What kind of marks does the artist use?

    What effect do they have?

    What is the surface like?

    What kind of textures can you see? What effects do they create?

    How big is the work? Why is it this size?

    Would its meaning change if it was bigger or smaller?

    What sense or illusion of space or depth do you find in the work? Or is there none? Do some artists want us

    to realise that a painting is only paint on a flat canvas?

    What materials is the work made of? Are they traditional art materials or found materials? How would your

    response to the work change if the artist used a different material? What associations or connotations do

    the materials carry?

    How has the work been made? Has the artist made it or has it been fabricated? What kind of skills were

    involved? What changes might have occurred to the piece while it was being made? How visible or invisible

    is the process of its making? If it is an installation, how has it been assembled? If it is a video piece, how was

    it filmed and how is it projected?

    How is the work organised or put together?

    Looking at the Context relating the work in the Gallery to the wider world

    Investigating when, where and by whom a work was made can reveal more about it. To read the work simply in terms of the artists

    biography, or by an assumption of what the artists intentions were, is not the only way of looking at a work of art. Researching the

    context within which the work was produced (for example the political climate, social history and culture of the time) will tell us more.

    Equally the present day context may give us a different reading. The positioning in the Gallery and the information presented with it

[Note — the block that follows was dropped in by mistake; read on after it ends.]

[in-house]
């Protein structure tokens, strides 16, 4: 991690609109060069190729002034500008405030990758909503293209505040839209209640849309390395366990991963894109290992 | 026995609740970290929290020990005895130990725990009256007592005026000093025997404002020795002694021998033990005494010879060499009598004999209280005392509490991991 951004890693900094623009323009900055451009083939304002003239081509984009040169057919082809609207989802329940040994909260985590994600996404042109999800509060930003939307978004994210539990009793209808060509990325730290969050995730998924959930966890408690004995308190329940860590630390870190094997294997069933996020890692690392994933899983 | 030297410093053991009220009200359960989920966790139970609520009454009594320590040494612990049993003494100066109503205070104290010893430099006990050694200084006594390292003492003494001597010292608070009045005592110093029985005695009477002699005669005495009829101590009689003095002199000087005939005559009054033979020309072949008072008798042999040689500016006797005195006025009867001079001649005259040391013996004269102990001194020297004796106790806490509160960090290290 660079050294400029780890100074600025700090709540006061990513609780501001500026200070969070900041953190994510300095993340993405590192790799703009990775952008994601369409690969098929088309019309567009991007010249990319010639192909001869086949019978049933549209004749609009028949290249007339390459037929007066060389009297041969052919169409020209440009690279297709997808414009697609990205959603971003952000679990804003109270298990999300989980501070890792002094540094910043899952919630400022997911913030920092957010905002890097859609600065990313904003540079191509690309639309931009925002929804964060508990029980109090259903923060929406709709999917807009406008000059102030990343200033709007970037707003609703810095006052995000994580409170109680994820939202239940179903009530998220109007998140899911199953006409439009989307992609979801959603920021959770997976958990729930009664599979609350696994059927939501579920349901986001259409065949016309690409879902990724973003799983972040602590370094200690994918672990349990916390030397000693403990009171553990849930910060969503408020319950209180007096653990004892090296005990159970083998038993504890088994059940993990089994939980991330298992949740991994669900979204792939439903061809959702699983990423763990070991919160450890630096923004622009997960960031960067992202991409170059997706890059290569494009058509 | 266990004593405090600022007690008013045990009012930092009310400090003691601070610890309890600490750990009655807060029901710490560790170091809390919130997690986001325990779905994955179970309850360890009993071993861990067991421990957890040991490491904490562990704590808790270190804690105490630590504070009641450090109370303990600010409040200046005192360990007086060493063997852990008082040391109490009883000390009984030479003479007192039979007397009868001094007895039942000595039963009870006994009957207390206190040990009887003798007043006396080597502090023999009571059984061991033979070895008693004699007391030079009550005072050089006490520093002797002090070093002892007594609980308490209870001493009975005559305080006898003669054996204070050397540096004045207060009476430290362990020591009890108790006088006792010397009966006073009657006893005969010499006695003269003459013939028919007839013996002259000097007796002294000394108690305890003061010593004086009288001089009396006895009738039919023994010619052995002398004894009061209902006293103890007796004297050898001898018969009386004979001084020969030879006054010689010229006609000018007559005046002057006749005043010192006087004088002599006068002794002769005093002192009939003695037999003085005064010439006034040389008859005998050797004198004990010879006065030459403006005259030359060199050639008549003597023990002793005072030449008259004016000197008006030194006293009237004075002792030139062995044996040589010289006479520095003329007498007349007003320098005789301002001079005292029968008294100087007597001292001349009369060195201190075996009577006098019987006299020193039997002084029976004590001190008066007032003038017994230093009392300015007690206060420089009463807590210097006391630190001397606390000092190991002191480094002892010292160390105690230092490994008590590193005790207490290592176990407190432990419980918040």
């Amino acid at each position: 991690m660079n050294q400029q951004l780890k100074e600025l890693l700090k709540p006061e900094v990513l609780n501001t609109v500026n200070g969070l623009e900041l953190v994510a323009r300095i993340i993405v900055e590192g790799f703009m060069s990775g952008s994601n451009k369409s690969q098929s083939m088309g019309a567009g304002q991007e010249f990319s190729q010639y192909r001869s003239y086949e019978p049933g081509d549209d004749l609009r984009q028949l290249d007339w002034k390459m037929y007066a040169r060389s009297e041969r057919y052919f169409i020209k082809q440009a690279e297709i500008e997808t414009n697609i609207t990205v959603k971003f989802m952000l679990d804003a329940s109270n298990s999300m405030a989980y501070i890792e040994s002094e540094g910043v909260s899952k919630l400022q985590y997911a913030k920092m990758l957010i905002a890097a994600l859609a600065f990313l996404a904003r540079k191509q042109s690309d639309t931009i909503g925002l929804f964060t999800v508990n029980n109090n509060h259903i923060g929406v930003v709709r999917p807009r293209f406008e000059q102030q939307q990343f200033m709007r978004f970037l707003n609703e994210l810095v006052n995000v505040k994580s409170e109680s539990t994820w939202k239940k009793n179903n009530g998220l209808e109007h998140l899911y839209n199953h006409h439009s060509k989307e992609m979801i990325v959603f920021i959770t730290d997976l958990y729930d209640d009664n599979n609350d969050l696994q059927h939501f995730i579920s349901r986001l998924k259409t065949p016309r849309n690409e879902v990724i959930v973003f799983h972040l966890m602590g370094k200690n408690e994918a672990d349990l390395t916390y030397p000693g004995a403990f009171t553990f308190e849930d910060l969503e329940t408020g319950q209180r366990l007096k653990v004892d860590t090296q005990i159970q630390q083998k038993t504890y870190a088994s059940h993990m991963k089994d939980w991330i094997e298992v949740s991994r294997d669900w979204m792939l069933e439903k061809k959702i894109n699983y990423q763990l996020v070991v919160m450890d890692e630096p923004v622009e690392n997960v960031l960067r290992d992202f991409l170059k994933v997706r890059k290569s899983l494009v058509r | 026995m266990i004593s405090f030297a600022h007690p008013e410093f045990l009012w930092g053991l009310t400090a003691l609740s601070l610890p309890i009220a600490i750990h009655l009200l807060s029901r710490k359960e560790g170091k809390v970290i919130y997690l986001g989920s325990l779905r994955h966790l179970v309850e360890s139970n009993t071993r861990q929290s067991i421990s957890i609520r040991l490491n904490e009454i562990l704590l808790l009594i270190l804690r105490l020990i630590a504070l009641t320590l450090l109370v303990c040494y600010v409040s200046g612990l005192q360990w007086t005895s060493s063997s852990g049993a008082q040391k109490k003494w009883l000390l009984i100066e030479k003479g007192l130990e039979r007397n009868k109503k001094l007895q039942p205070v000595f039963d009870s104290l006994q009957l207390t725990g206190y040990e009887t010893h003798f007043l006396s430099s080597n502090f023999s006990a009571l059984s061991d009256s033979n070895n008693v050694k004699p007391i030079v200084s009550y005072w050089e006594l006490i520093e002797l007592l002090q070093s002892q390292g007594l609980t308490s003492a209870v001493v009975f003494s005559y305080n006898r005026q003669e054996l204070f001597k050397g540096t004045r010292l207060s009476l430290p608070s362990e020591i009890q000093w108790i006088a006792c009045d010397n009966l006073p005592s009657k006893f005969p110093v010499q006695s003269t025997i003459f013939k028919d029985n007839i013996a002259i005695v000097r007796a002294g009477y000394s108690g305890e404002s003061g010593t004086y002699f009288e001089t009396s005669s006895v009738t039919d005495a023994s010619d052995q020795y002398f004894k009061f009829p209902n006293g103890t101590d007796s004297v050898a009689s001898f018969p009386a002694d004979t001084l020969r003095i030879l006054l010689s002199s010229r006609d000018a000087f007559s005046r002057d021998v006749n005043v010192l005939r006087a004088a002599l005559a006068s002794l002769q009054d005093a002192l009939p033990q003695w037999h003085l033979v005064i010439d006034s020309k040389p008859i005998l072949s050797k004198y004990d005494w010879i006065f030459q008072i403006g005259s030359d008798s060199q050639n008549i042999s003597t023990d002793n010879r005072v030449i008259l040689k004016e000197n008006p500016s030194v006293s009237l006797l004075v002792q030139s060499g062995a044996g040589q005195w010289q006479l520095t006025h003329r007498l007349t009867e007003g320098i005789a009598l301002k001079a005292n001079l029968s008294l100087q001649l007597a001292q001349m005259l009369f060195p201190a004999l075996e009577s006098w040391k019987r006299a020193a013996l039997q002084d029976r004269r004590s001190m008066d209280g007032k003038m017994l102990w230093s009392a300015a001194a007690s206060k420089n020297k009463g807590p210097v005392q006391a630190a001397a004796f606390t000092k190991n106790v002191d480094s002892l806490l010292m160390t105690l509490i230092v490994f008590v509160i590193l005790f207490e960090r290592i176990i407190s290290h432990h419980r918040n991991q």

can reveal another story. Seeing the work within a broader visual culture can also generate new and even contradictory meanings for

    the paintings and sculptures.

    when

    where

    who

    history

    other arts

    other fields of knowledge

    the present

    the hang

    interpretation

    the environment

    When was the work made? Can we make any connections between the work and the period

    in which it was made?

    Where was it made? Does the work tell us anything about the place in which it was made?

    Who made it? What do we know about the artist? Who was it made for?

    Can you relate it to the social and political history of the time?

    Can you link it to the arts of the period, for example film, music, literature, or design?

    How does the work relate to other areas of knowledge, for example science, geography,

    mathematics, or ecology?

    How do people view the work today? Is it the same or different from how it might have

    originally been seen?

    How much space is around the work? Which other works are next to or near to the piece?

    Do they look similar or completely different? Are there any visual or thematic connections

    between these works? Is it a monographic display?

    What kind of information is there to support the work, for example labels, extended captions,